Commonsense, Not Common Core
By Congressman Randy Forbes
February 18, 2015
This spring, students across the nation will file into desks and take their first tests against Common Core standards, giving our nation the first glimpse of how they have fared under the new standards.
Many have said these test results will be a big indicator of the viability of the standards. Perhaps. But never mind the test results for a moment, because I believe we’ve already received some of the most important feedback on Common Core.
Across the nation, teachers, parents, and students have vocalized their criticisms, chief among them that the curriculum lacks commonsense, it strips schools of creativity, and creates more layers of rigorous unrealistic standards.
Although the Commonwealth of Virginia has not adopted Common Core standards, it’s important for all states to pay close attention to these criticisms. At its core, this is about power and autonomy, in addition to who best knows the hearts and needs of our children and teachers – a centralized, federal machine, or parents and state and local school districts?
When it comes to Common Core, the opinions of parents, teachers, students, and local officials matter the most. They are the individuals on the ground, living in the reality of the Common Core standards every day. For educators, “teaching to the test” isn’t just a buzz phrase; it is a daily frustration they feel about the autonomy they have over their classrooms. For parents, the inability to understand new math problems is a real frustration because they are the ones sitting at the dinner table with a tearful child looking for parental guidance – the parents themselves feeling helpless to offer some.
Many concepts look good in abstraction, but the real test comes at implementation: Hours in a day for a teacher. Tears at the dinner table for parents. Actual results in an increasingly global economy.
The federal government can attempt a one-size-fits-all approach but at the end of the day, what matters most is knowing whether the approach energizes that third grade class in Sugar Grove, Illinois. Bureaucrats in Washington may draft up standards that look good on paper, but what matters is whether a teacher can implement them with her first graders in Scottsdale, Arizona. What works in Chester, Virginia may not work in Porter, Indiana, and what works in New York City may not work in Chesapeake, Virginia.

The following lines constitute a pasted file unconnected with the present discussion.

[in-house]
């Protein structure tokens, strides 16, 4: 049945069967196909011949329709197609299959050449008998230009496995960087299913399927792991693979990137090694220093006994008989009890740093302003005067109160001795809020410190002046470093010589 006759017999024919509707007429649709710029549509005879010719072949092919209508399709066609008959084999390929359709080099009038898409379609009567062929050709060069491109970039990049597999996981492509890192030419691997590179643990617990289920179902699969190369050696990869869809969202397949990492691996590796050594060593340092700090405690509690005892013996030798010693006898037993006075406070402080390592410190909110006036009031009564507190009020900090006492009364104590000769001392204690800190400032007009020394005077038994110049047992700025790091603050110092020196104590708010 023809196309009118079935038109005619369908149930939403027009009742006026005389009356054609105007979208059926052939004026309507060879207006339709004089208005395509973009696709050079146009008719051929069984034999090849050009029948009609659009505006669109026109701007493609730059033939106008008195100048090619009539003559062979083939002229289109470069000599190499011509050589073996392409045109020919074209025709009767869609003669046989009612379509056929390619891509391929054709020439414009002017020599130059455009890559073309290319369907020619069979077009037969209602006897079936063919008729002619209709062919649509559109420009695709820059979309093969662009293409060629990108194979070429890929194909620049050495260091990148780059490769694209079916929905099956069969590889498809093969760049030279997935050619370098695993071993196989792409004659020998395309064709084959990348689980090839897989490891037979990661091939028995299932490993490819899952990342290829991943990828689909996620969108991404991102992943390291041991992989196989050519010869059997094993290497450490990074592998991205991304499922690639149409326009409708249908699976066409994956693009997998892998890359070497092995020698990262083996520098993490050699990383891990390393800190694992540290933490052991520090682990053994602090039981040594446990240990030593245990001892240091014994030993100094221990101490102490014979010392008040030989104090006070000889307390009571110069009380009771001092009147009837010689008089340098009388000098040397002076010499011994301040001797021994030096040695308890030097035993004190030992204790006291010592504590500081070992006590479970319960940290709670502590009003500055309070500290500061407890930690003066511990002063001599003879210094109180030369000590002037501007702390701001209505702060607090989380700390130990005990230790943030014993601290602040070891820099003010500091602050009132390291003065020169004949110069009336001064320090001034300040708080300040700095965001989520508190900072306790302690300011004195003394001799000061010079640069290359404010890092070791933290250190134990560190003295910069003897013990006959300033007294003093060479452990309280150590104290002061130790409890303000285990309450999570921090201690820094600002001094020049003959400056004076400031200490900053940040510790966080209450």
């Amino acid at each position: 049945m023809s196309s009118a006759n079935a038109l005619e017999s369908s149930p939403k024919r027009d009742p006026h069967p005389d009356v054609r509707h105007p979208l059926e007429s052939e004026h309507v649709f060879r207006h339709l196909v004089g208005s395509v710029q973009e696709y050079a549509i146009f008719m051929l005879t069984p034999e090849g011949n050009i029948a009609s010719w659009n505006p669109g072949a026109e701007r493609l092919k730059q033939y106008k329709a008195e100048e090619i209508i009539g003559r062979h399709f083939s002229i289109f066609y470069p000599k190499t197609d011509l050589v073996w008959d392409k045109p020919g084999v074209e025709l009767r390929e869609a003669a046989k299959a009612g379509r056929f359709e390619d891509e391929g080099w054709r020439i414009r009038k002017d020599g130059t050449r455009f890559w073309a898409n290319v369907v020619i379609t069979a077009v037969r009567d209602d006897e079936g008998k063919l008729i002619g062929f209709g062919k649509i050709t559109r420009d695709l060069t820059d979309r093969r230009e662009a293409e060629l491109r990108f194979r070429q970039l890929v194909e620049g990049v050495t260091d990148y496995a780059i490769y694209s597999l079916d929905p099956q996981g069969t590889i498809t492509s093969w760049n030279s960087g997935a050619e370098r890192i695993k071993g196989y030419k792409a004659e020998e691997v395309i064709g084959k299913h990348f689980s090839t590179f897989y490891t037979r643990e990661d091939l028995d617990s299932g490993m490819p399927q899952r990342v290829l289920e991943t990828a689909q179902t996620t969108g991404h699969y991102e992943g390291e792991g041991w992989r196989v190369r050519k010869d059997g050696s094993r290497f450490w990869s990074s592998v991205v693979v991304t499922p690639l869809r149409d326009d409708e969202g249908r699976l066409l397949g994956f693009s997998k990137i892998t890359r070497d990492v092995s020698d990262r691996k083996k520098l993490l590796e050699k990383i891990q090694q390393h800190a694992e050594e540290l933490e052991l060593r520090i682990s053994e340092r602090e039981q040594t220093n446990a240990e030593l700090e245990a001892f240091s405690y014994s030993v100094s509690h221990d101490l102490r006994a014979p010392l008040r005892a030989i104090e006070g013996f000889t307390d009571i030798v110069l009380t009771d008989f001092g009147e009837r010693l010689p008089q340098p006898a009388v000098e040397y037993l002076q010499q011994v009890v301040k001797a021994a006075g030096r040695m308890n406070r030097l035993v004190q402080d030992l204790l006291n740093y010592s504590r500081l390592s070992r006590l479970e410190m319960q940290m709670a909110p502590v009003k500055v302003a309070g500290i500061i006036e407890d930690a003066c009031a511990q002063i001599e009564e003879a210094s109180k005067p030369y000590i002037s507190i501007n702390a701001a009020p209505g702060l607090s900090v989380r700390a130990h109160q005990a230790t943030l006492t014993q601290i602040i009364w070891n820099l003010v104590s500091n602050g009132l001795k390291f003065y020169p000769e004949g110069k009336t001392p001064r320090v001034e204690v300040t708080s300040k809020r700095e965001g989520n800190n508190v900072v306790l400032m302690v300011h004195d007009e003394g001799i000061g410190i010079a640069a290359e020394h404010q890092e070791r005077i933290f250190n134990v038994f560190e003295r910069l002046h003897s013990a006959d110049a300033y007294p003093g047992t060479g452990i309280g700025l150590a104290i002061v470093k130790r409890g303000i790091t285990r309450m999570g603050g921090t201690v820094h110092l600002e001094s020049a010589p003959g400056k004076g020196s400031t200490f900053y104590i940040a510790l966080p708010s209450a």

Decades ago, the Elementary and Secondary Education Act (ESEA) allowed the first steps of government involvement in education. Since then, we’ve seen progressive changes to the law that add just a little bit more federal reach into classrooms. And over the past several years, the Obama Administration has used a combination of waivers under ESEA (now called No Child Left Behind) and Race to the Top grants to coerce states into adopting Common Core standards. For example, states can be awarded waivers from onerous No Child Left Behind requirements – if they agree to adopt Common Core standards.
Proponents for Common Core argue that states have the opportunity to opt out of Common Core standards. Indeed, Virginia has opted to use our own set of standards. However, states that have already adopted Common Core face great difficulty exiting the standards without being penalized. This essentially “locks in” government control of education.
I believe our nation’s global competitiveness is a direct function of the quality of our children’s education from pre-K to college and beyond. I also believe that elected school board members and administrators who work one-on-one with parents, teachers, and families know their schools better than the federal government does.
It’s time we reduce the federal footprint in education and restore local control while empowering parents and education leaders to hold schools accountable for effectively teaching students. Legislation like the Local Control of Education Act, which I’ve cosponsored, allows states to more easily exit the federal standards. It prohibits the federal government from using grants or waivers to mandate that states adopt specific curriculum or academic standards, like Common Core.
Keeping citizens close to the education process enhances local flexibility, protects taxpayers’ investments in education, and strengthens state and local autonomy. It puts power back where it belongs. And it gives states the opportunity to choose commonsense education, not Common Core.